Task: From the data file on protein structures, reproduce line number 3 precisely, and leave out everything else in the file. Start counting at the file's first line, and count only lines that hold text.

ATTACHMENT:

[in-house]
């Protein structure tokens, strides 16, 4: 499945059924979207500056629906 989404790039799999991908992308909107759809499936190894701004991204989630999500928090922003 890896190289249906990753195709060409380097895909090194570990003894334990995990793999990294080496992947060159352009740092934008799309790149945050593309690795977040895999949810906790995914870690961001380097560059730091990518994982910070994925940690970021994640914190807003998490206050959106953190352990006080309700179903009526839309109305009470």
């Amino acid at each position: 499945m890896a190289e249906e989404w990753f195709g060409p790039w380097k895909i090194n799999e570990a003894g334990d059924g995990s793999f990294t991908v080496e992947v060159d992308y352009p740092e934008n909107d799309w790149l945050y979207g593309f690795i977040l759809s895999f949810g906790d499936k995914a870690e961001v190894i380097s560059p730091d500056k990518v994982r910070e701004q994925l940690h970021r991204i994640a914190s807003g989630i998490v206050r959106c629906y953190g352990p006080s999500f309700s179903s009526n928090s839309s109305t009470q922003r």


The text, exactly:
């Amino acid at each position: 499945m890896a190289e249906e989404w990753f195709g060409p790039w380097k895909i090194n799999e570990a003894g334990d059924g995990s793999f990294t991908v080496e992947v060159d992308y352009p740092e934008n909107d799309w790149l945050y979207g593309f690795i977040l759809s895999f949810g906790d499936k995914a870690e961001v190894i380097s560059p730091d500056k990518v994982r910070e701004q994925l940690h970021r991204i994640a914190s807003g989630i998490v206050r959106c629906y953190g352990p006080s999500f309700s179903s009526n928090s839309s109305t009470q922003r």